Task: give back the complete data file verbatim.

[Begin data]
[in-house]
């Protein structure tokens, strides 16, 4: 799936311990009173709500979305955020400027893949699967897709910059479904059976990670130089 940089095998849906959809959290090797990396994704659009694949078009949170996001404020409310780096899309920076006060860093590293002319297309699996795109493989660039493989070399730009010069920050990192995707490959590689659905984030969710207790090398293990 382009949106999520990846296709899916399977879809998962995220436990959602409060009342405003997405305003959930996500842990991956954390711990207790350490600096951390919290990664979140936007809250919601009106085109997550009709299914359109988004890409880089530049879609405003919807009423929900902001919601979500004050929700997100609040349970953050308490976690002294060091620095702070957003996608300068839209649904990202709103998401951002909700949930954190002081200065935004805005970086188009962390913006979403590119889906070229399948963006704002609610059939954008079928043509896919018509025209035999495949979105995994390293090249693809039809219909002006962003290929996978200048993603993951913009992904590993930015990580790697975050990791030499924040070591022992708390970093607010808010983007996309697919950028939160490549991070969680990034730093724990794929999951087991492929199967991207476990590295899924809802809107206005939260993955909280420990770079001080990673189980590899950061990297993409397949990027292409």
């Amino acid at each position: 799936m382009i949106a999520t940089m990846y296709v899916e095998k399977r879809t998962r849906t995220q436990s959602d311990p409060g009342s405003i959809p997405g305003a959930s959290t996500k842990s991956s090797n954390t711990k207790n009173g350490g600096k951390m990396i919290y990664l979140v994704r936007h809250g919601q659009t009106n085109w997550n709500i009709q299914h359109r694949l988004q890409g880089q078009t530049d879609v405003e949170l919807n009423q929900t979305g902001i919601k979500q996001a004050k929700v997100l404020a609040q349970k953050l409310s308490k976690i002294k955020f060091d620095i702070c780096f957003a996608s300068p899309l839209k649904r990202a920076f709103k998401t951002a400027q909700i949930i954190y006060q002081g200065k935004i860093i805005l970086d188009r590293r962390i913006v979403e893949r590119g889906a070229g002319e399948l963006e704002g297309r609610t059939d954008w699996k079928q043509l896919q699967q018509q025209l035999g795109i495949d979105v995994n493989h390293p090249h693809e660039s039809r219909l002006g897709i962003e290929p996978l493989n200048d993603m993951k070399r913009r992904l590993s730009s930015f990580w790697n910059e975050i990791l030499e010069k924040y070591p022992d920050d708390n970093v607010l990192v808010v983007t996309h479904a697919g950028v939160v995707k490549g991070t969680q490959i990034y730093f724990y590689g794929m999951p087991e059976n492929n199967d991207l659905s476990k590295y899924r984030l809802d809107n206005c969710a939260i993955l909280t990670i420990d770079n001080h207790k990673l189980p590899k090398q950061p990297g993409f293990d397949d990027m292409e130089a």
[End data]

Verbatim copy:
[in-house]
């Protein structure tokens, strides 16, 4: 799936311990009173709500979305955020400027893949699967897709910059479904059976990670130089 940089095998849906959809959290090797990396994704659009694949078009949170996001404020409310780096899309920076006060860093590293002319297309699996795109493989660039493989070399730009010069920050990192995707490959590689659905984030969710207790090398293990 382009949106999520990846296709899916399977879809998962995220436990959602409060009342405003997405305003959930996500842990991956954390711990207790350490600096951390919290990664979140936007809250919601009106085109997550009709299914359109988004890409880089530049879609405003919807009423929900902001919601979500004050929700997100609040349970953050308490976690002294060091620095702070957003996608300068839209649904990202709103998401951002909700949930954190002081200065935004805005970086188009962390913006979403590119889906070229399948963006704002609610059939954008079928043509896919018509025209035999495949979105995994390293090249693809039809219909002006962003290929996978200048993603993951913009992904590993930015990580790697975050990791030499924040070591022992708390970093607010808010983007996309697919950028939160490549991070969680990034730093724990794929999951087991492929199967991207476990590295899924809802809107206005939260993955909280420990770079001080990673189980590899950061990297993409397949990027292409």
């Amino acid at each position: 799936m382009i949106a999520t940089m990846y296709v899916e095998k399977r879809t998962r849906t995220q436990s959602d311990p409060g009342s405003i959809p997405g305003a959930s959290t996500k842990s991956s090797n954390t711990k207790n009173g350490g600096k951390m990396i919290y990664l979140v994704r936007h809250g919601q659009t009106n085109w997550n709500i009709q299914h359109r694949l988004q890409g880089q078009t530049d879609v405003e949170l919807n009423q929900t979305g902001i919601k979500q996001a004050k929700v997100l404020a609040q349970k953050l409310s308490k976690i002294k955020f060091d620095i702070c780096f957003a996608s300068p899309l839209k649904r990202a920076f709103k998401t951002a400027q909700i949930i954190y006060q002081g200065k935004i860093i805005l970086d188009r590293r962390i913006v979403e893949r590119g889906a070229g002319e399948l963006e704002g297309r609610t059939d954008w699996k079928q043509l896919q699967q018509q025209l035999g795109i495949d979105v995994n493989h390293p090249h693809e660039s039809r219909l002006g897709i962003e290929p996978l493989n200048d993603m993951k070399r913009r992904l590993s730009s930015f990580w790697n910059e975050i990791l030499e010069k924040y070591p022992d920050d708390n970093v607010l990192v808010v983007t996309h479904a697919g950028v939160v995707k490549g991070t969680q490959i990034y730093f724990y590689g794929m999951p087991e059976n492929n199967d991207l659905s476990k590295y899924r984030l809802d809107n206005c969710a939260i993955l909280t990670i420990d770079n001080h207790k990673l189980p590899k090398q950061p990297g993409f293990d397949d990027m292409e130089a």